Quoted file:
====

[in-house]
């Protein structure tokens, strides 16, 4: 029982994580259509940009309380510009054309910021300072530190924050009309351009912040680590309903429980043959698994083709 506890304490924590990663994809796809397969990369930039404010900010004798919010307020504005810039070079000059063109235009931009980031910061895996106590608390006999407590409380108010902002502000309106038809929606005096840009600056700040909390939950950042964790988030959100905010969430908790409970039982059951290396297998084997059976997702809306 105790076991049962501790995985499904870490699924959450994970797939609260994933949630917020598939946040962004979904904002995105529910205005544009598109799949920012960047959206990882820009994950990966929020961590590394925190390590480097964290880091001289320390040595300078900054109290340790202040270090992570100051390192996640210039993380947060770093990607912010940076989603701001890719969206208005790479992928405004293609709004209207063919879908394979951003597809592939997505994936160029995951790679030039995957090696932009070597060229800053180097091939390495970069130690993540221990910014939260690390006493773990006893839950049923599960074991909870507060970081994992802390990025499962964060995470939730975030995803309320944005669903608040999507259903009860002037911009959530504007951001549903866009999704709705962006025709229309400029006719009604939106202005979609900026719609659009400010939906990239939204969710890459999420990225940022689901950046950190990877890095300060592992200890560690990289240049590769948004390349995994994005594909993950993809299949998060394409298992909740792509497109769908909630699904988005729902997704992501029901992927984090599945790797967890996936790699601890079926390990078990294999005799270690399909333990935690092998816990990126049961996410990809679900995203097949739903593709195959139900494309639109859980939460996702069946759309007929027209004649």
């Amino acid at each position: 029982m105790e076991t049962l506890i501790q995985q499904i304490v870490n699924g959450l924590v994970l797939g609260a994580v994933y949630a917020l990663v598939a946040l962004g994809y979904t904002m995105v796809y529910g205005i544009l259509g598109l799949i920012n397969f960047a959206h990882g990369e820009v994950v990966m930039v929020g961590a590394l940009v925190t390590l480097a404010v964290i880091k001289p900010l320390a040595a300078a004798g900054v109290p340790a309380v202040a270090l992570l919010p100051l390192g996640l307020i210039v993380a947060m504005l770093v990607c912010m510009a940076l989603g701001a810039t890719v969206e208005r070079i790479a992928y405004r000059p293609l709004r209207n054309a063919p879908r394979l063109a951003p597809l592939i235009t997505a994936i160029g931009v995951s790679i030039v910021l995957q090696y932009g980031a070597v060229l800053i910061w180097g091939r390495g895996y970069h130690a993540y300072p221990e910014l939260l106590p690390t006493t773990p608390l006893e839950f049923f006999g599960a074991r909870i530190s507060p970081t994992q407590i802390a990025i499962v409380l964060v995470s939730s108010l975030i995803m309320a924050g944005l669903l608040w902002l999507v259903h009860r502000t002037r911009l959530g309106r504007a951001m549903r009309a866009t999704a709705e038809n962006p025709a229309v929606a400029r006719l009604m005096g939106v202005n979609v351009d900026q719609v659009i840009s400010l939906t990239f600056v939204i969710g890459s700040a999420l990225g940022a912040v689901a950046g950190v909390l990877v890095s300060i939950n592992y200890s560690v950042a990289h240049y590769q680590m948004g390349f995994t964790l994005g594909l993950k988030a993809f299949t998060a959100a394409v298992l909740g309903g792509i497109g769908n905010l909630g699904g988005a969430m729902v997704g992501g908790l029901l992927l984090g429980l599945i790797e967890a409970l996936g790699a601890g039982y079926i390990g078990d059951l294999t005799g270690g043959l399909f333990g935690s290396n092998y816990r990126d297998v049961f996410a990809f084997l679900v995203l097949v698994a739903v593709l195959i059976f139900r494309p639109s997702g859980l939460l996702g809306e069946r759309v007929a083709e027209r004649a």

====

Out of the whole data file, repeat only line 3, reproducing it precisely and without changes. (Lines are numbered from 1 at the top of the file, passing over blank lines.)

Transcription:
């Amino acid at each position: 029982m105790e076991t049962l506890i501790q995985q499904i304490v870490n699924g959450l924590v994970l797939g609260a994580v994933y949630a917020l990663v598939a946040l962004g994809y979904t904002m995105v796809y529910g205005i544009l259509g598109l799949i920012n397969f960047a959206h990882g990369e820009v994950v990966m930039v929020g961590a590394l940009v925190t390590l480097a404010v964290i880091k001289p900010l320390a040595a300078a004798g900054v109290p340790a309380v202040a270090l992570l919010p100051l390192g996640l307020i210039v993380a947060m504005l770093v990607c912010m510009a940076l989603g701001a810039t890719v969206e208005r070079i790479a992928y405004r000059p293609l709004r209207n054309a063919p879908r394979l063109a951003p597809l592939i235009t997505a994936i160029g931009v995951s790679i030039v910021l995957q090696y932009g980031a070597v060229l800053i910061w180097g091939r390495g895996y970069h130690a993540y300072p221990e910014l939260l106590p690390t006493t773990p608390l006893e839950f049923f006999g599960a074991r909870i530190s507060p970081t994992q407590i802390a990025i499962v409380l964060v995470s939730s108010l975030i995803m309320a924050g944005l669903l608040w902002l999507v259903h009860r502000t002037r911009l959530g309106r504007a951001m549903r009309a866009t999704a709705e038809n962006p025709a229309v929606a400029r006719l009604m005096g939106v202005n979609v351009d900026q719609v659009i840009s400010l939906t990239f600056v939204i969710g890459s700040a999420l990225g940022a912040v689901a950046g950190v909390l990877v890095s300060i939950n592992y200890s560690v950042a990289h240049y590769q680590m948004g390349f995994t964790l994005g594909l993950k988030a993809f299949t998060a959100a394409v298992l909740g309903g792509i497109g769908n905010l909630g699904g988005a969430m729902v997704g992501g908790l029901l992927l984090g429980l599945i790797e967890a409970l996936g790699a601890g039982y079926i390990g078990d059951l294999t005799g270690g043959l399909f333990g935690s290396n092998y816990r990126d297998v049961f996410a990809f084997l679900v995203l097949v698994a739903v593709l195959i059976f139900r494309p639109s997702g859980l939460l996702g809306e069946r759309v007929a083709e027209r004649a």